# Exchange Rates and Interest Rates Interest Parity.

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Exchange Rates and Interest Rates Interest Parity

PPP and IP Relationship between exchange rates and prices ------ Purchasing Power Parity PPP is expected to hold when there is no arbitrage opportunity in goods markets. Relationship between exchange rates and interest rates ------ Interest Parity IP is expected to hold when there is no arbitrage opportunity in financial markets.

PPP and IP Financial- asset prices adjust to new information more quickly than goods prices  PPP does not hold in the short run

Interest Parity 1/30/02 FT US\$ Libor (3 months): 1.870 = i \$ Euro Libor (3 months): 3.351 = i € Euro spot: 0.8617 = E \$/€ Euro 3 months forward: 0.8585 = F \$/€

Euro currency Offshore Banking Euro dollar, Euro yen Euro banks Libor = London Interbank Offer Rate

Interest Parity By investing \$1,000 for 3 months, an investor in the US can earn 1,000 x (1+i \$ ) = 1,000 x [1+(0.01870  4)] = 1,004.67 dollars at home. Alternatively, she can invest in the EU by converting dollars to euros and then investing the euros.

Interest Parity \$1,000 equal to 1,000  E \$/€ = 1,000  0.8617 = 1,160.50 euros, which is the quantity of euros resulting from the 1,000 dollars invested. After three months, she will receive 1,160.50 x (1+i € ) = 1,160.50 x [1+(0.03351  4)] = 1,170.22 euros.

Interest Parity She will have to convert this investment return to dollars at the exchange rate that will prevail 3 months later, which is unknown today. To avoid this uncertainty, she can cover the investment in euro with a forward contract.

Interest Parity She sells €1,170.22 to be received in 3 months in the forward market today. The covered return is (1,000  E \$/€ ) x (1+i € ) x F \$/€ = 1,170.22 x F \$/€ = 1,170.22 x 0.8585 = 1,004.64 dollars, which is pretty close to \$1,004.67.

Interest Parity Arbitrage makes the difference between the returns on two investment opportunities equal to zero. In other words, 1+i \$ = (1+i € )(F \$/€ /E \$/€ ) or (1+i \$ )/ (1+i € ) = (F \$/€ /E \$/€ )

Interest Parity Interest rate parity condition is given by (i \$ -i € )/ (1+i € ) = (F \$/€ -E \$/€ ) /E \$/€ which is approximated by i \$ -i € = (F \$/€ -E \$/€ ) /E \$/€ (Covered Interest Parity) In other words, the interest differential between the US and the EU is equal to the forward premium of the euro.

Interest Parity To check CIP: (i \$ -i € ) = (1.870 – 3.351)  400 = -0.0037 (F \$/€ -E \$/€ ) /E \$/€ = (0.8585 – 0.8617)  0.8617 = -0.0037 CIP can be rewritten as i \$ =i € + (forward premium) where (forward premium) = (F \$/€ -E \$/€ ) /E \$/€

Uncovered Interest Parity Suppose that a US investor is buying a UK bond without using the forward market. The 6 months £ Libor is 4.17250 %, but this is not the rate of return relevant for the US investor.

UIP The effective rate is given by i £ + (E e \$/€ -E \$/€ ) /E \$/€ = (UK interest rate) + (Expected rate of depreciation) where E e \$/€ stands for the expected exchange rate 3 month ahead.

UIP In other words, the expected return on a pound investment is the UK interest rate plus the expected rate of depreciation of the dollar against the pound.

UIP: an example Suppose an investor expects the dollar to appreciate by 1.15% over six months. Then, the expected return on a UK bond is (4.17250  2) – 1.15 = 0.936 %. This is almost same as the return on a US bond: 1.870  2 = 0.935 %. In such a case, we say that Uncovered Interest Parity holds.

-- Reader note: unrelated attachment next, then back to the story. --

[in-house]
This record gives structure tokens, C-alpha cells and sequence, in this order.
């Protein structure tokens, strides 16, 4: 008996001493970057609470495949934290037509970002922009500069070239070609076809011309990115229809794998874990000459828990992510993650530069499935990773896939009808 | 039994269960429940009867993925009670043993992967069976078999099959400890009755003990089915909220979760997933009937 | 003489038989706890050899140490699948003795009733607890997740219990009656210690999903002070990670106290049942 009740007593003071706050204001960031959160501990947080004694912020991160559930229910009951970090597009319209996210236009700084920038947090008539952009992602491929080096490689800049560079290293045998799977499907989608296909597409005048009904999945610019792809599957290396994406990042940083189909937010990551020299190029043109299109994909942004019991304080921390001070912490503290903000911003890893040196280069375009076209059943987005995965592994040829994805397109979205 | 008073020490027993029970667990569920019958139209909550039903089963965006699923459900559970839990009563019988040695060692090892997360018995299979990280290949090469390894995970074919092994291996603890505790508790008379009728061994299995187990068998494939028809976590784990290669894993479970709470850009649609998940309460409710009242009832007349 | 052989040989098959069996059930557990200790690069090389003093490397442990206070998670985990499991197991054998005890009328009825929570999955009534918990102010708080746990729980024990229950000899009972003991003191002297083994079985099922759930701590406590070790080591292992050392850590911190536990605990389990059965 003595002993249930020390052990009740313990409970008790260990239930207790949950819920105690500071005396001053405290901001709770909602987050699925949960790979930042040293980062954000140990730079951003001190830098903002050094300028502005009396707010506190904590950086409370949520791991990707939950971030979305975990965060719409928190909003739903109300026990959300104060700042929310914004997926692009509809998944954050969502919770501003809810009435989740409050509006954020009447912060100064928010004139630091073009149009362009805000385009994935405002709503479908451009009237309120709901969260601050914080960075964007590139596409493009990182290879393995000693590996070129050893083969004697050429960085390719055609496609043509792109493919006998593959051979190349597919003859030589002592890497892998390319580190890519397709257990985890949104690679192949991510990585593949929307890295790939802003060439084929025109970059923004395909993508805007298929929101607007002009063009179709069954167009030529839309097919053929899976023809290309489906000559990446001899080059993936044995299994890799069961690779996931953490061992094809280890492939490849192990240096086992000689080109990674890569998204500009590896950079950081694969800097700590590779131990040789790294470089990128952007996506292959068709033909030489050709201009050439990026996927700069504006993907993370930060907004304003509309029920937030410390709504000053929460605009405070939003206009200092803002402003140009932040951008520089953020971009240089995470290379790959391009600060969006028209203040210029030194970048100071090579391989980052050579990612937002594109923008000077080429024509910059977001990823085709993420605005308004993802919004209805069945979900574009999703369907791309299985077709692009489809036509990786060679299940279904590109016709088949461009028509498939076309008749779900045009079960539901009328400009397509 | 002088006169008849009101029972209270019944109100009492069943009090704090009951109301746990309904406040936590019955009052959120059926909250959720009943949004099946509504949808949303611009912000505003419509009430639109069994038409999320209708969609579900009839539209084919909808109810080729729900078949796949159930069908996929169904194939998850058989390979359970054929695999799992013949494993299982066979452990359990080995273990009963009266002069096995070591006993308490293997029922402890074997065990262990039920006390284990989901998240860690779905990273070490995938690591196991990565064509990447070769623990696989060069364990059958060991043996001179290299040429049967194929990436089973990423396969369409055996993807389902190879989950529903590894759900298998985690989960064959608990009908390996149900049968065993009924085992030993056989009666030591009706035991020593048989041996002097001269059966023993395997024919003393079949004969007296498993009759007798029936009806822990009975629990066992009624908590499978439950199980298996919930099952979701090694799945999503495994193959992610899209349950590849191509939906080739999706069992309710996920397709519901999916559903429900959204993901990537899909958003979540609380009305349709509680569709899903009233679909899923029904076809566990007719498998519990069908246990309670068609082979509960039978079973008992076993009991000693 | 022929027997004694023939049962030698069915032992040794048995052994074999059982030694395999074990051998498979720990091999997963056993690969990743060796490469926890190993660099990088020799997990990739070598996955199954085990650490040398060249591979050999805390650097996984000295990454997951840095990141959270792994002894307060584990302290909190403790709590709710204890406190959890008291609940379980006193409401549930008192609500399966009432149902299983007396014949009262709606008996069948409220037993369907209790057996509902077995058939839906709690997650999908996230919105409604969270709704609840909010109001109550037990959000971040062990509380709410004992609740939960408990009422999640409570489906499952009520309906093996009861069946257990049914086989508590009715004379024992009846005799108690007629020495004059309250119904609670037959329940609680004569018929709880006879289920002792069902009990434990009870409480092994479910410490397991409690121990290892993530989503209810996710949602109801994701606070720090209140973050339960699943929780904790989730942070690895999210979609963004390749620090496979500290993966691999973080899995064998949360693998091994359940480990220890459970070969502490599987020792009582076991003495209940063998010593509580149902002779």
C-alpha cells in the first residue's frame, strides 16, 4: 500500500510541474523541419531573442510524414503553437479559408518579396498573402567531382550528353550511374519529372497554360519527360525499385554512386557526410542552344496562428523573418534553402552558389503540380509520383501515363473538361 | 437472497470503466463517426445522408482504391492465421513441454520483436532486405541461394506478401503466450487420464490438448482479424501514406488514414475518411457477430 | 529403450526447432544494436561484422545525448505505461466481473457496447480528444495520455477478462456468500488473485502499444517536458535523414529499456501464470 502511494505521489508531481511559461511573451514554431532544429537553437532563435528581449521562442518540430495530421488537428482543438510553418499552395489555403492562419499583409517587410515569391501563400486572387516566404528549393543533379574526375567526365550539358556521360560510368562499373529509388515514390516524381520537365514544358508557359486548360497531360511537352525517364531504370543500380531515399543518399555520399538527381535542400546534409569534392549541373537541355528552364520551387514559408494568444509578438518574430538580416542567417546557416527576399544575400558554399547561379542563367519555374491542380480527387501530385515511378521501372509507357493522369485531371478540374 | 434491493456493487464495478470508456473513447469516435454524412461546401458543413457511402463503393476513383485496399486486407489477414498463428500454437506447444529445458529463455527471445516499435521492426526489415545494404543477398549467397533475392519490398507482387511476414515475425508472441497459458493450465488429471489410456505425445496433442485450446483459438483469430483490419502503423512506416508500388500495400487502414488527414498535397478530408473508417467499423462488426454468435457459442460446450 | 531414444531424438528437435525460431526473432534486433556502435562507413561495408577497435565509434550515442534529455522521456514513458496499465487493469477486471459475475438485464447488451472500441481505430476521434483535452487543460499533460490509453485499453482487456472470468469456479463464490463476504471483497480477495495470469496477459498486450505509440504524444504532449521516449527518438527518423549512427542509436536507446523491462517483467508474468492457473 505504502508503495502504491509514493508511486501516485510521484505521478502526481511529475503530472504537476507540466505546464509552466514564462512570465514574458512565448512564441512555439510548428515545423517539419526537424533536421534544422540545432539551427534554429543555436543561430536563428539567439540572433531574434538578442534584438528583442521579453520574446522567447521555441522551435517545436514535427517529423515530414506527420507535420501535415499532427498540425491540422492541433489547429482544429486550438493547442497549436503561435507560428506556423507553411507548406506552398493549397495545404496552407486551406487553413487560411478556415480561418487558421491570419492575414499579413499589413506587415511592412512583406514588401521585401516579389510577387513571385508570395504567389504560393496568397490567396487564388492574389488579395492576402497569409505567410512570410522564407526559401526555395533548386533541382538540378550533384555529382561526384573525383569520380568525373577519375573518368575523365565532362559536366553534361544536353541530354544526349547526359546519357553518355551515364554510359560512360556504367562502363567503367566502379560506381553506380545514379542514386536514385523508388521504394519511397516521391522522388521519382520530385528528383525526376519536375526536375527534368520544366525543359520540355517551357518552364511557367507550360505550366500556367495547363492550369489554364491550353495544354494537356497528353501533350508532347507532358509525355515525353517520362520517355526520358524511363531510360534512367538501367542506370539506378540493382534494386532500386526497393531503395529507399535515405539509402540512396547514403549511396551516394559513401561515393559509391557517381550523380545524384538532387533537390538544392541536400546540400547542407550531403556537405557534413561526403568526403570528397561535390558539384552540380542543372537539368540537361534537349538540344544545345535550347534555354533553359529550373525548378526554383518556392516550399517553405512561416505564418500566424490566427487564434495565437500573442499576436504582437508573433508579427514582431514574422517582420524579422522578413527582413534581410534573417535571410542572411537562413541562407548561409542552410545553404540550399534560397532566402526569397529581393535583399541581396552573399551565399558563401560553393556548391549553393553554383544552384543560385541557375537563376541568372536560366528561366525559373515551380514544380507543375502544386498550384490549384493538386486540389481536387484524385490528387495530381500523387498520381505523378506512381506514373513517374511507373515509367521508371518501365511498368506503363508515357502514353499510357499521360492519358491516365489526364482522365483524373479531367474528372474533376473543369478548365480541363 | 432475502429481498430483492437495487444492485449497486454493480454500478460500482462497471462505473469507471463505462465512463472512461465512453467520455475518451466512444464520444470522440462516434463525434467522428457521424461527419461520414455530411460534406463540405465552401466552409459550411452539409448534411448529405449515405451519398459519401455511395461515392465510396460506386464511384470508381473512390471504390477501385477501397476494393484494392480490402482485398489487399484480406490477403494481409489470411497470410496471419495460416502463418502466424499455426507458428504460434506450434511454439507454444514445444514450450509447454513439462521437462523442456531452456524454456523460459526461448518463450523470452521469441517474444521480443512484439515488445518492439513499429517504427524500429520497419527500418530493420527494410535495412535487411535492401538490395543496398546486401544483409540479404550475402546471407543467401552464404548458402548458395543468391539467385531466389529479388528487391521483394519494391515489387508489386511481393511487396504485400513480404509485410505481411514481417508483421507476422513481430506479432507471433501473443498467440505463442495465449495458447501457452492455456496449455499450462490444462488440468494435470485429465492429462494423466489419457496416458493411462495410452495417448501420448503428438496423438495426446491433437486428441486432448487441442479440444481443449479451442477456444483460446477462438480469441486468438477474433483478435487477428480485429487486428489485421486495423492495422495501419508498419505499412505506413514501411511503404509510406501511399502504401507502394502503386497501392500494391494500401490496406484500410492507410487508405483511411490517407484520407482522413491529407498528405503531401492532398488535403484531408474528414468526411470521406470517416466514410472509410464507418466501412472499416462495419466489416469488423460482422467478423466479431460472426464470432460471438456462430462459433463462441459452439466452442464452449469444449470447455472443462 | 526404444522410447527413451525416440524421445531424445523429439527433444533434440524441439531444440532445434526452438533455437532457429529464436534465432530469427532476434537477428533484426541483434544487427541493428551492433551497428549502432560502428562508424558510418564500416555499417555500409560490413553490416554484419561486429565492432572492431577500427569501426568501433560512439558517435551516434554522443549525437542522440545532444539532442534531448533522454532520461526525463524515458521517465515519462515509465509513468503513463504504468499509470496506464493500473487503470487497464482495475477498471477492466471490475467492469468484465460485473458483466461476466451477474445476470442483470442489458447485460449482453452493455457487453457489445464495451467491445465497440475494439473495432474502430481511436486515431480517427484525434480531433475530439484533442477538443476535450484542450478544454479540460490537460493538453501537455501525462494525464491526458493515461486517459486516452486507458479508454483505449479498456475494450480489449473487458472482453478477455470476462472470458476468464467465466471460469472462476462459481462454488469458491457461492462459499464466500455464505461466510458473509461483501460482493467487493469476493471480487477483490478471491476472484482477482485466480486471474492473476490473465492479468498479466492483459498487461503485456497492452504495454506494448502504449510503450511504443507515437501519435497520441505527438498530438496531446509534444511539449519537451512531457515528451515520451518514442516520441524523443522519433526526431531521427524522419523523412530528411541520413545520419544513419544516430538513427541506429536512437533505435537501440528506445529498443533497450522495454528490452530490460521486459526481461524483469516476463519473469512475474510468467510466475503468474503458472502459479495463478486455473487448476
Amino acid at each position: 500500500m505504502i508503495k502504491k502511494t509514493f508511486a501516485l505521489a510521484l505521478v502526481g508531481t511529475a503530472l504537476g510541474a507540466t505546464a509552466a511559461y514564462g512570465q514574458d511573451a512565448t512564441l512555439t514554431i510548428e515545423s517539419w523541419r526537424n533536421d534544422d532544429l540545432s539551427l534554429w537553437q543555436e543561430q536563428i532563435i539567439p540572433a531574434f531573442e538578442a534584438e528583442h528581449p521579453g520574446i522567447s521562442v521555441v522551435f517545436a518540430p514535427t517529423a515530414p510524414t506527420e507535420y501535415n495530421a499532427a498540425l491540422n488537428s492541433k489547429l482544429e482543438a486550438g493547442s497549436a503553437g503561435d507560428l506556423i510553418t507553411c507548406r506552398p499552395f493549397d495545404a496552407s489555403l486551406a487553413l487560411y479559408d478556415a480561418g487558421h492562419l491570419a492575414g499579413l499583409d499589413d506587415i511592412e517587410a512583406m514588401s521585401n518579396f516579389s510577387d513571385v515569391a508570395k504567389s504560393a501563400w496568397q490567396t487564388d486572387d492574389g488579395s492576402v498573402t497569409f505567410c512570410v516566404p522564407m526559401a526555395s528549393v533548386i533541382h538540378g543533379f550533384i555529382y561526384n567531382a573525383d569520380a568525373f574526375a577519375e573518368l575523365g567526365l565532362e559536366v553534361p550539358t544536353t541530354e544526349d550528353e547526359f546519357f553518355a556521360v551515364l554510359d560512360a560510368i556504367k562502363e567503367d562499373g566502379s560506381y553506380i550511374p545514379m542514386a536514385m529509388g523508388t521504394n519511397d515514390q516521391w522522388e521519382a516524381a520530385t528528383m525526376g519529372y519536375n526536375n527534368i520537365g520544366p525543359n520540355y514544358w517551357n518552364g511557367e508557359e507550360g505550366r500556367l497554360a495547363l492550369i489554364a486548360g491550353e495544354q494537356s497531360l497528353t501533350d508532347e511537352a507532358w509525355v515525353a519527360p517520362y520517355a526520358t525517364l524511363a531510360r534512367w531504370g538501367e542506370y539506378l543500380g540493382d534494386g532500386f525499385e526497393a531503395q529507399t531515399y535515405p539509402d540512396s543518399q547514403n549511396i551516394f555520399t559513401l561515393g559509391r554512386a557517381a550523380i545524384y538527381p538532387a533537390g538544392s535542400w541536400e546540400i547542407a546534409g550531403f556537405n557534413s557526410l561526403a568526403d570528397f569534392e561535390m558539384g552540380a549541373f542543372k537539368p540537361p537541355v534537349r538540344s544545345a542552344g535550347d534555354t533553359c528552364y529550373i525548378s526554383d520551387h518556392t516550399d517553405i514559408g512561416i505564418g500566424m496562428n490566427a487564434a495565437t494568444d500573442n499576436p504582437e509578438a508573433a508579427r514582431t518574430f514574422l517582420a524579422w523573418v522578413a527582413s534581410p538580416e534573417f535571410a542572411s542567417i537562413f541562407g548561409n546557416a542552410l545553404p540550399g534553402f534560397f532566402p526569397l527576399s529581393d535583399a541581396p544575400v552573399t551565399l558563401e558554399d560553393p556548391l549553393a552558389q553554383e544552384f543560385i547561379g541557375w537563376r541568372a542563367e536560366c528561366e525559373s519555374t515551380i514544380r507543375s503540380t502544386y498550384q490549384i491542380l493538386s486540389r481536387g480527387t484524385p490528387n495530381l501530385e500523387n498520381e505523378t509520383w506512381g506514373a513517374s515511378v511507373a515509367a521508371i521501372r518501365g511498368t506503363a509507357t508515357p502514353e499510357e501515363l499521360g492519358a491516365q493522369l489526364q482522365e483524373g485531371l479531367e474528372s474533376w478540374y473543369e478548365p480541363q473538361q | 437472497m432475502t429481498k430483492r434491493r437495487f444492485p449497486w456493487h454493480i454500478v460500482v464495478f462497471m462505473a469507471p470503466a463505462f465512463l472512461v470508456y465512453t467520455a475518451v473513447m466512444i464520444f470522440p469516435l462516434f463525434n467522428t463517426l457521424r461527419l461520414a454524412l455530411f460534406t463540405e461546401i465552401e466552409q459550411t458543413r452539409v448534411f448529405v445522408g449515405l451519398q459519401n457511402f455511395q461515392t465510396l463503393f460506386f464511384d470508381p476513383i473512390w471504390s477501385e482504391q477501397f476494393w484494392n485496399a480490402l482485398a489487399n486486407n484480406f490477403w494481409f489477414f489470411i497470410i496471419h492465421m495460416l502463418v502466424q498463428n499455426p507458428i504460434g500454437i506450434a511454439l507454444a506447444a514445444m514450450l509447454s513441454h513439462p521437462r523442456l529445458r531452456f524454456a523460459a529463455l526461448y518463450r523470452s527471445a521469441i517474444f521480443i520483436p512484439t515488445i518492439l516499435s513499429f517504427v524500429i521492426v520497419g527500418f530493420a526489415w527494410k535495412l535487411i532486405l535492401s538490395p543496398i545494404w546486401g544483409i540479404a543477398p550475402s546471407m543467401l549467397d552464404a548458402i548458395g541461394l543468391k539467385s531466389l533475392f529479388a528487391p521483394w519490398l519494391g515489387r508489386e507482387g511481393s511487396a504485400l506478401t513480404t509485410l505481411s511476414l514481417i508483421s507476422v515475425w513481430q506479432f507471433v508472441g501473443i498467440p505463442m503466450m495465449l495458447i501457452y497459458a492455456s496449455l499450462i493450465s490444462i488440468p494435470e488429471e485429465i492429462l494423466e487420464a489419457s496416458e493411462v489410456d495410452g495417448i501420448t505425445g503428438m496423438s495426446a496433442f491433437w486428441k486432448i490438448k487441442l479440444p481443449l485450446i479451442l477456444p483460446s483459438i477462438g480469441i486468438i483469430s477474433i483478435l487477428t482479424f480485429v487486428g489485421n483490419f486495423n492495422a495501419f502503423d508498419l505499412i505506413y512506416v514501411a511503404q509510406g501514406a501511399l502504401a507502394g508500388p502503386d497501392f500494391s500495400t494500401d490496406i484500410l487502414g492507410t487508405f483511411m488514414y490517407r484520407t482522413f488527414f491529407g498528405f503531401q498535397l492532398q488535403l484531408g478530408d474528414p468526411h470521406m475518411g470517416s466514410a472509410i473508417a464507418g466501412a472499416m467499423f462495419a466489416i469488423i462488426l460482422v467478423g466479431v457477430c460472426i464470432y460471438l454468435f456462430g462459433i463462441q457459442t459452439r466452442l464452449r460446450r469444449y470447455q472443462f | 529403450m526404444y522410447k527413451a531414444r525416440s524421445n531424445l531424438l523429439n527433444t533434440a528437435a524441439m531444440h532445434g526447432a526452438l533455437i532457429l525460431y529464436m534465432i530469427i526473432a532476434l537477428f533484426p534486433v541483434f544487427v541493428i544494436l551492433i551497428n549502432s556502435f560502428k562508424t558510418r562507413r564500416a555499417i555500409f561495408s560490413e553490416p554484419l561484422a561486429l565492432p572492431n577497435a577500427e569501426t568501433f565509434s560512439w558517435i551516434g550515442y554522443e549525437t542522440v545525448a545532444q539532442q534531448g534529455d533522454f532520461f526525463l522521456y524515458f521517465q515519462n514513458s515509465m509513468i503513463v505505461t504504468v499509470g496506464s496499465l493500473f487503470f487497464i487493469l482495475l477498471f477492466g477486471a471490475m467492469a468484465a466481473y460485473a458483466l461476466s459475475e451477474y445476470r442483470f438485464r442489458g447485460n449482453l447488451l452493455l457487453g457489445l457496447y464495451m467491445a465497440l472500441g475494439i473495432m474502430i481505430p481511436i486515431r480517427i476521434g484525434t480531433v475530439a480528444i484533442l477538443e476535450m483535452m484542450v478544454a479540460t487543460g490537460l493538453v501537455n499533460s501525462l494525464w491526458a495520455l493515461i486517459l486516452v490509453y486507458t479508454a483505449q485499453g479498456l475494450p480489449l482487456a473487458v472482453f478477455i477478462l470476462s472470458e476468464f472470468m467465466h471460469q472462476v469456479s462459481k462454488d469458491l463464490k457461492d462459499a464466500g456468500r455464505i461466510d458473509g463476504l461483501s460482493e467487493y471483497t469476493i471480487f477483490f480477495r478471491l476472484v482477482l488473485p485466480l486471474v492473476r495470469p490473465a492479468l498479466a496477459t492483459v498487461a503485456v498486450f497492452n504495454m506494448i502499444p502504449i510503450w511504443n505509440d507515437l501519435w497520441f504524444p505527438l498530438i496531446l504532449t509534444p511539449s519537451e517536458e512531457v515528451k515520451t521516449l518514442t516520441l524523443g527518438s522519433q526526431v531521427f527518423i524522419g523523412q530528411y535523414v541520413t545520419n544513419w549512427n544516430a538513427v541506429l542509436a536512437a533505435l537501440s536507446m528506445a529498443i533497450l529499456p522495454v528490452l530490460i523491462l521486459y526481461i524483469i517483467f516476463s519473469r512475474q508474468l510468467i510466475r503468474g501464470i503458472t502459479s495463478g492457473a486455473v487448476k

Inflation and Interest Rates Nominal interest rate = i : the observed rate Real interest rate = r : the rate adjusted for inflation

Fisher Effect Nobody lends someone money at 5% interest rate when the inflation rate is expected to be 6% for the next year. (Why?) The nominal interest rate incorporates inflation expectations to provide lenders enough level of real return. Fisher Effect

Fisher Equation i = r +  e where  e = expected rate of inflation Higher the inflation expectations, higher will be the nominal interest rates. The interest rates were high in 1970s and 80s.

Exchange rates, interest rates and inflation Fisher equations for two countries: i \$ = r \$ +  US e i ¥ = r ¥ +  J e If the real rate is the same between two countries, that is, r \$ = r ¥, then i \$ - i ¥ =  US e -  J e = (F \$/¥ -E \$/¥ ) /E \$/¥

CIP, PPP, and FE Covered Interest Parity: i \$ - i ¥ = (F \$/¥ -E \$/¥ ) /E \$/¥ Relative PPP:  US e -  J e = %  E \$/¥ = (F \$/¥ -E \$/¥ ) /E \$/¥ Fisher equations for two countries: i \$ = r \$ +  US e i ¥ = r ¥ +  J e “CIP + Relative PPP + FE” implies r \$ = r ¥

Implications Suppose initially CIP holds: i \$ - i ¥ = (F \$/¥ -E \$/¥ ) /E \$/¥ Suppose further that the Democrats take over the senate and congress and start massive spending. Then,  US e . (Why?) This implies i \$  by Fisher equation (Why?)

Three possible cases 1. Possibly, E e . Then F . (Why?) 2. More likely, E e does not change. Then E . (Why?) 3. Suppose that the US or Japan or both intervene the FX markets, trying to keep the exchange rate constant. Then, there will be no change in i \$ - i ¥ (Why?) But i \$  (Why?) So, i ¥ has to go up. Then,  J will also go up. (Why?)

Expected exchange rate and the Term Structure of Interest Rates How different are the interest rates for different maturities? Term Structure of Interest Rates In bonds market, there are 3-month, 6- month, 1-year, 3-year, 10-year, and 30- year bonds. Short-term, medium-term, long-term interest rates.

Term Structure of Interest Rates Expectations Hypothesis: The expected return from the long-term bond tends to be equal to the return generated from holding the series of short-term bonds. Liquidity Premium Risk-averse investors more prefer lending short-term than long-term. (Why?) Long-term bonds incorporate a risk-premium.